Until posed that first time, I hadn’t really given the question any thought. History is something that is always present; as a big nebulous cloud of people, events, and places of the past. Something I read about. But, of course, someone has to write the books to be read; therefore History isn’t History until someone writes about it. E. H. Carr, Historian and a prominent figure on this debate during the 1960’s, takes this idea a step further and posits that the so called Historical “fact” does not exist until an Historian takes note of it. Carr also doubts that historical objectivity exists (held dear by ‘Old Historians’) as we are all influenced by our own biases and agendas – consciously or not. But he did not endorse an ‘anything goes’ attitude that has led to denial Histories, he insisted “accuracy is not a virtue of Historians – it is a duty”.[i]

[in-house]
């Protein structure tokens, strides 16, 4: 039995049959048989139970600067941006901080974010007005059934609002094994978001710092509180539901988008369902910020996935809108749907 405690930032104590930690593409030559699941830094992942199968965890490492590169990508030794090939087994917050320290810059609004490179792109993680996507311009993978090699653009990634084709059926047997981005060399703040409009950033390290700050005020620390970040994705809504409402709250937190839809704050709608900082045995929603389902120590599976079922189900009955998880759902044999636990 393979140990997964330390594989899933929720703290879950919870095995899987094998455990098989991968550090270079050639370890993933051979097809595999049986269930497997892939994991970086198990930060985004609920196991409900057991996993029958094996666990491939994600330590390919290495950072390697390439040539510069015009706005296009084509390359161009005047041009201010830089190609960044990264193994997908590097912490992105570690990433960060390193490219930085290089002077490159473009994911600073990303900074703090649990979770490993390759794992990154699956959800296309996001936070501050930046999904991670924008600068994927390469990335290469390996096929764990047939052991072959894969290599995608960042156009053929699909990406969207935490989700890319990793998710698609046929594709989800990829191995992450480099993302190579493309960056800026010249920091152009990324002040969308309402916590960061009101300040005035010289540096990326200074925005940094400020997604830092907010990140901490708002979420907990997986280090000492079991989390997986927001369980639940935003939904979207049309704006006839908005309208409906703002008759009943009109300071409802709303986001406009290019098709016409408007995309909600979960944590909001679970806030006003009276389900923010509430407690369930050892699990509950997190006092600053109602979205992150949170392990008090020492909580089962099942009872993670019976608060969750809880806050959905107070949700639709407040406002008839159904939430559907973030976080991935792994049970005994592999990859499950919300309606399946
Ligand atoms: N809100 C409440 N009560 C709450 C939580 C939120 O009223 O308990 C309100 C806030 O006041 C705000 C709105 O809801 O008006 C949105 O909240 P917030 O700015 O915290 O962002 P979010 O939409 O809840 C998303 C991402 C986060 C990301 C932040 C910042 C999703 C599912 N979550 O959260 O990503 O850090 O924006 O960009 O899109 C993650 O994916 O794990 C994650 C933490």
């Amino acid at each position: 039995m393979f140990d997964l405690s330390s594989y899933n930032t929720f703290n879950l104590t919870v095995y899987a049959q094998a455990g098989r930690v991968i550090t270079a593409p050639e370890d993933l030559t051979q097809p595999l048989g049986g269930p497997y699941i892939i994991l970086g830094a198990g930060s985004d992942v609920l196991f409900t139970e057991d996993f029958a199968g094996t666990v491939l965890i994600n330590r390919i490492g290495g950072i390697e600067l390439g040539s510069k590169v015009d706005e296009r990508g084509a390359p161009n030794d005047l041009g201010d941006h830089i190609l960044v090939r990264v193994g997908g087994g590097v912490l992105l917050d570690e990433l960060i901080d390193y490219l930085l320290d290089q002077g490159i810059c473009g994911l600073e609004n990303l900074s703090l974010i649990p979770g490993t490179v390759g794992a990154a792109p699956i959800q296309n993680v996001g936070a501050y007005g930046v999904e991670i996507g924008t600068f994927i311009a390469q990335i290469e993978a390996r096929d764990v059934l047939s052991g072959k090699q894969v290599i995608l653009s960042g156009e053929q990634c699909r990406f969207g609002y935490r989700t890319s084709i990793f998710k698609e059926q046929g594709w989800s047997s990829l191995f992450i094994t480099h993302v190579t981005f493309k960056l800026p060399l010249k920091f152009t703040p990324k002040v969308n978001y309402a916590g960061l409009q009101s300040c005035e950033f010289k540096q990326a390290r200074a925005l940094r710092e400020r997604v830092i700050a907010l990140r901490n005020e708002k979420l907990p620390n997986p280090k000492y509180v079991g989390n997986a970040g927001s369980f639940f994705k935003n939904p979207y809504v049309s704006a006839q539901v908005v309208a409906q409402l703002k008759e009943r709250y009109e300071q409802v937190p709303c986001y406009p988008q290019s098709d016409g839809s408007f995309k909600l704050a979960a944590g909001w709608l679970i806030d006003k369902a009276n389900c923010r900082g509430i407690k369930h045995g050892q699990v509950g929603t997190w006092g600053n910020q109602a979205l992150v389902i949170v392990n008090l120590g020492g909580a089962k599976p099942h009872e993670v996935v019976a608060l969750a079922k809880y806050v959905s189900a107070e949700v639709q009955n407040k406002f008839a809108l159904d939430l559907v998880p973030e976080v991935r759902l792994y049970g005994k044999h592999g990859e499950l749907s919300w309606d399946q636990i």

Like all good historiographical arguments, Carr has his detractors and was accused of not “walking the talk” by Richard Evans, who poses that Carr conveniently left out “facts” that didn’t suit his history of the Russian Bolsheviks.[ii] This may well be true, but to me it reinforces Carr’s view that Historians are yet another layer of filtering on stories told.
I would add the second question of “Why I chose History” to this building block category. Although not discussed until much later in the semester, this also is a foundation understanding key to being a professional Historian. Gaining this insight has determined the way in which will I frame and present the Vauxhall Gardens and I suspect every History that I write in the future. I chose History because I like the stories about people in a different time and place.